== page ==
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Monday, June 02, 2008

HSBC On Mortgage Workouts

by Tanta on 6/02/2008 07:33:00 AM

The Chicago Tribune has a lengthy article out on HSBC's loan workout efforts. This is all rather confusing because HSBC uses the term "modification" the way everyone else I know uses the term "repayment plan," and then uses the term "restructuring" for what everybody else calls a "modification." With that in mind:

HSBC quickly stopped offering some of the riskiest loans, including stated-income mortgages, which require little documentation, and those generated by brokers, a channel where it had less control.

But trying to help homeowners stave off foreclosures through loan modifications or restructurings is taking longer than expected, McDonagh said.

A modification is generally temporary; after the end of a certain period, the loan resets to its original terms. A restructuring is a permanent redoing of the contract, including new terms and conditions.

"We typically would do six- to nine-month modifications" for troubled homeowners, he said. "Now we're looking out two to three years because, with the severity of the issues they've got, they need longer than six months to work things out."

The number of modifications and restructurings have been rising and represent 22 percent of its mortgage book, or about $18 billion.

Of that, $1.9 billion in modifications, in 11,900 loans, has occurred since late 2006 as part of a program to address the interest rate resets of adjustable-rate mortgages. . . .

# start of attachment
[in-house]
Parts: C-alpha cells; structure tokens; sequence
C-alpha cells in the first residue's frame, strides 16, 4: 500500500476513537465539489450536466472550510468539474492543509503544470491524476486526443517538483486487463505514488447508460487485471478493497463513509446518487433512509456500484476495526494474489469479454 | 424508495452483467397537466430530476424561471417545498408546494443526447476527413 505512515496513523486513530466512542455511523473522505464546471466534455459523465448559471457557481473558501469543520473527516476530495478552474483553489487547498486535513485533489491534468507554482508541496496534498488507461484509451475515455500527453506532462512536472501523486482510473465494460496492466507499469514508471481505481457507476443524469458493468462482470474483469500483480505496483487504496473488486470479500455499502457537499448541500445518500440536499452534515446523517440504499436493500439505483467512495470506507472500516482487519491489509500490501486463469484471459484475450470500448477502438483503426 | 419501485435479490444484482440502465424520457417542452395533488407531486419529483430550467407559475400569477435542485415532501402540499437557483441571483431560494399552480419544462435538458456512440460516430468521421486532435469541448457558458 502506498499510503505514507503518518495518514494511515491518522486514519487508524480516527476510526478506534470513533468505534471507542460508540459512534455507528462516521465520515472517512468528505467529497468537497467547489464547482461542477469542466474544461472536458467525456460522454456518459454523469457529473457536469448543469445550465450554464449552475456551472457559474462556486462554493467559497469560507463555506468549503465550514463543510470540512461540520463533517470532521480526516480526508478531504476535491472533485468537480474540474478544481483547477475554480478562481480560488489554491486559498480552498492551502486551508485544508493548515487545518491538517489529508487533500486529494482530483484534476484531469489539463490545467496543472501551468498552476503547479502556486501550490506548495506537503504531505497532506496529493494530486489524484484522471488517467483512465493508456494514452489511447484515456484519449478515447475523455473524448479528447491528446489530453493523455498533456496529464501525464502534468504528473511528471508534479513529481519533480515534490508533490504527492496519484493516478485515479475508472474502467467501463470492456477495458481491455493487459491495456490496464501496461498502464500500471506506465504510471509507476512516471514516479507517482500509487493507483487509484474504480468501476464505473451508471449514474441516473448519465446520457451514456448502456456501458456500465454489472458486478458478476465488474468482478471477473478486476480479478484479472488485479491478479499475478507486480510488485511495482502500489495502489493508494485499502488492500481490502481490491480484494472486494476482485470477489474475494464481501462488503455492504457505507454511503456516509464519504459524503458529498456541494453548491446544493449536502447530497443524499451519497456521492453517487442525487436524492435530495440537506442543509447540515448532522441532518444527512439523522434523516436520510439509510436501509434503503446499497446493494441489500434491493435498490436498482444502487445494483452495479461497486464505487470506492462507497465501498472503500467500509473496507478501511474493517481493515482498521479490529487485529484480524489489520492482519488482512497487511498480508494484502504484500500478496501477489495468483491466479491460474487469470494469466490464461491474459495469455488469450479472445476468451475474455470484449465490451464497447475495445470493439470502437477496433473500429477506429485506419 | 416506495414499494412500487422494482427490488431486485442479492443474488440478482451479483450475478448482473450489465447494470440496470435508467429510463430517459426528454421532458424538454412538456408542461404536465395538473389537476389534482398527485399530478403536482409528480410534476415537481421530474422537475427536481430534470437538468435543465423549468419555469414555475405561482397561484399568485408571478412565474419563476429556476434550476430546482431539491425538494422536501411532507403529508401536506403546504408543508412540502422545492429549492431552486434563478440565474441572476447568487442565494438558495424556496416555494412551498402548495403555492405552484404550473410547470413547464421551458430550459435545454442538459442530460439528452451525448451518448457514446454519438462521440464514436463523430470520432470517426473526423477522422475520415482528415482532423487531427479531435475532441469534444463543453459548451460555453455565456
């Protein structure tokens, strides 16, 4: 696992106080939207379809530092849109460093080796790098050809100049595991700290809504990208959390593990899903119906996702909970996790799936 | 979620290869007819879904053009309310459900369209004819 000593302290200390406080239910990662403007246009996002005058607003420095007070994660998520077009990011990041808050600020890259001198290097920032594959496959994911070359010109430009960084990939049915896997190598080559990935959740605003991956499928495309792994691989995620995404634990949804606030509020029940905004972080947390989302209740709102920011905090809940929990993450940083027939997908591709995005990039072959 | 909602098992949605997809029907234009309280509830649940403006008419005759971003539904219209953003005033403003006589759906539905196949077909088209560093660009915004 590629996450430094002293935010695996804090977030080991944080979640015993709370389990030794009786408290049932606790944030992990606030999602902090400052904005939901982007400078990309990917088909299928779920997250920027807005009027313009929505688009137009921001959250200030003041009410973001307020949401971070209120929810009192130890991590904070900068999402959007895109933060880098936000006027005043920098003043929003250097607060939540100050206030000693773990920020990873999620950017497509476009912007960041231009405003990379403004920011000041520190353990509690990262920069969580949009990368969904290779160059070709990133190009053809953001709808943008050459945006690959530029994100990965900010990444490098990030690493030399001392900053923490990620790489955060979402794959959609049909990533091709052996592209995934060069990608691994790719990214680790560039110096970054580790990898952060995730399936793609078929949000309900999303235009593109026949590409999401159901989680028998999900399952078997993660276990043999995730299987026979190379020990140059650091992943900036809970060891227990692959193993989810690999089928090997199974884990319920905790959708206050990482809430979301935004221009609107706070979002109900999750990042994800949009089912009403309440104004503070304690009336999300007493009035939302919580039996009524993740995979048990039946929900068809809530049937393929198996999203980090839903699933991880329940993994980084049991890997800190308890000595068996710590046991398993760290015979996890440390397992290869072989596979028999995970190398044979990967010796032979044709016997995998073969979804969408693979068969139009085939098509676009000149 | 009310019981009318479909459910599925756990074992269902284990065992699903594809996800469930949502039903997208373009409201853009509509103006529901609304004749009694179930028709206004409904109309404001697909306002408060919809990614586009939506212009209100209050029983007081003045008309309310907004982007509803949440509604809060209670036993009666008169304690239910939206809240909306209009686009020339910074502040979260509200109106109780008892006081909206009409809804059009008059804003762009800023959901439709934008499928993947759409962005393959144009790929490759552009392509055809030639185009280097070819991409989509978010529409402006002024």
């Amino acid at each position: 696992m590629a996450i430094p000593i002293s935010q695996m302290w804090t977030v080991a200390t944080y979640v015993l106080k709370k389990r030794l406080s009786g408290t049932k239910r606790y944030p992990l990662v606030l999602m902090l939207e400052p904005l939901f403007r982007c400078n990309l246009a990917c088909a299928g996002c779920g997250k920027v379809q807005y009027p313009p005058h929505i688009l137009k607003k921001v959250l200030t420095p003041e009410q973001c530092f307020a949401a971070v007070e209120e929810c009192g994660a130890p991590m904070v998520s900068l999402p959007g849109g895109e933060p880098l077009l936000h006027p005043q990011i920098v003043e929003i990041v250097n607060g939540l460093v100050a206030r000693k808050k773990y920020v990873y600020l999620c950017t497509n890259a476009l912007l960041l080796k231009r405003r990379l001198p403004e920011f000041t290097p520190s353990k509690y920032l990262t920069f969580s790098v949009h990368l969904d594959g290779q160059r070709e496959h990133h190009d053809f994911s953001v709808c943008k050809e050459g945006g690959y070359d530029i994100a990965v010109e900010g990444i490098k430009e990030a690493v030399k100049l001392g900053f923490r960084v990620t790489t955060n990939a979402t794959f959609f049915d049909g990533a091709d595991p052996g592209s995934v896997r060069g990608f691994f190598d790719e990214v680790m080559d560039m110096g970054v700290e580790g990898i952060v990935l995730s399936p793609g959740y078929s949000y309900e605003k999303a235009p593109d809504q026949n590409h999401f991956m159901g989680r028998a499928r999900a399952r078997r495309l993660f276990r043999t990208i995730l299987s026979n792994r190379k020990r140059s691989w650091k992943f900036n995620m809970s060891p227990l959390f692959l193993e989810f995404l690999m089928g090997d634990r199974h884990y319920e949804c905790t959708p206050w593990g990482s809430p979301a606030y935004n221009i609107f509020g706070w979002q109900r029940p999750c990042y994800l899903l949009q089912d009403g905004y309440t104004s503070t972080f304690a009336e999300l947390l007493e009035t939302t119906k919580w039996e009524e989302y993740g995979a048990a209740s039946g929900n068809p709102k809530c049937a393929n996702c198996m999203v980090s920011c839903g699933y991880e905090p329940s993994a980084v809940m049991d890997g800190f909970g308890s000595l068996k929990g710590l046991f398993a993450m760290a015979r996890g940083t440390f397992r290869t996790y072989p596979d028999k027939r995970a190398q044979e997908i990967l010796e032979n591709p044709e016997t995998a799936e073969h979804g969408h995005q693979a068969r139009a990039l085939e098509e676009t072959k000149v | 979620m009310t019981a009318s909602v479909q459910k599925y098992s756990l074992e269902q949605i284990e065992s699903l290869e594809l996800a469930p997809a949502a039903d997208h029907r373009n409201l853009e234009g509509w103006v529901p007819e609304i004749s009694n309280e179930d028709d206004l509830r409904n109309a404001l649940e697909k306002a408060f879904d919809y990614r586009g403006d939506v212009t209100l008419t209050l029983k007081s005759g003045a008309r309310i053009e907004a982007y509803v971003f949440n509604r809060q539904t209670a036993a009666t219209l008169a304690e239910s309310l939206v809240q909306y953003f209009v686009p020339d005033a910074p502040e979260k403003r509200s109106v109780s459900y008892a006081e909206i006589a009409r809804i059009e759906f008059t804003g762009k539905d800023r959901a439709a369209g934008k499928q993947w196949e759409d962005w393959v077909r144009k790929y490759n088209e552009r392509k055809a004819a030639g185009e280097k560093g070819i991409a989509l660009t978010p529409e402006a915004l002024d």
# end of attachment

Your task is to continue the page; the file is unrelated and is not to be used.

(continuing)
HSBC Finance, which typically holds its mortgages on its books, ended 2007 with 9,627 foreclosed properties, up from 8,809 at the end of the third quarter, company records show. While the average number of days to sell a foreclosed property has dipped from 186 to 183 in the same time period, HSBC's losses on the sale of foreclosed real estate have climbed, losing 14 percent of their value in the fourth quarter, up from a 9 percent loss in the third quarter.

Every modification or restructuring is a full re-underwriting, with customers' latest financial situations reviewed.

"To make it work, they have to be upfront about their debts and sources of income," he said.

To a degree, HSBC relies on computerized analysis to decide whether a customer is suited to a mortgage modification.

But "at the end of the day, it's a personal negotiation because every customer's situation is different," he said. "It requires skilled" employees.
I periodically hear people wondering if servicers of securities are doing modifications they wouldn't do on their own mortgage portfolio. I have believed all along that in fact portfolio lenders are much more aggressive about working out loans. They are also, I suspect, much faster at offloading REO quickly and taking the loss.

The question becomes whether the securitization rules or trustees themselves are hindering servicer efforts to work out loans, or whether servicers prioritize their workload with their portfolio loans first, then the securitized loans. I would guess it's a combination in a lot of cases.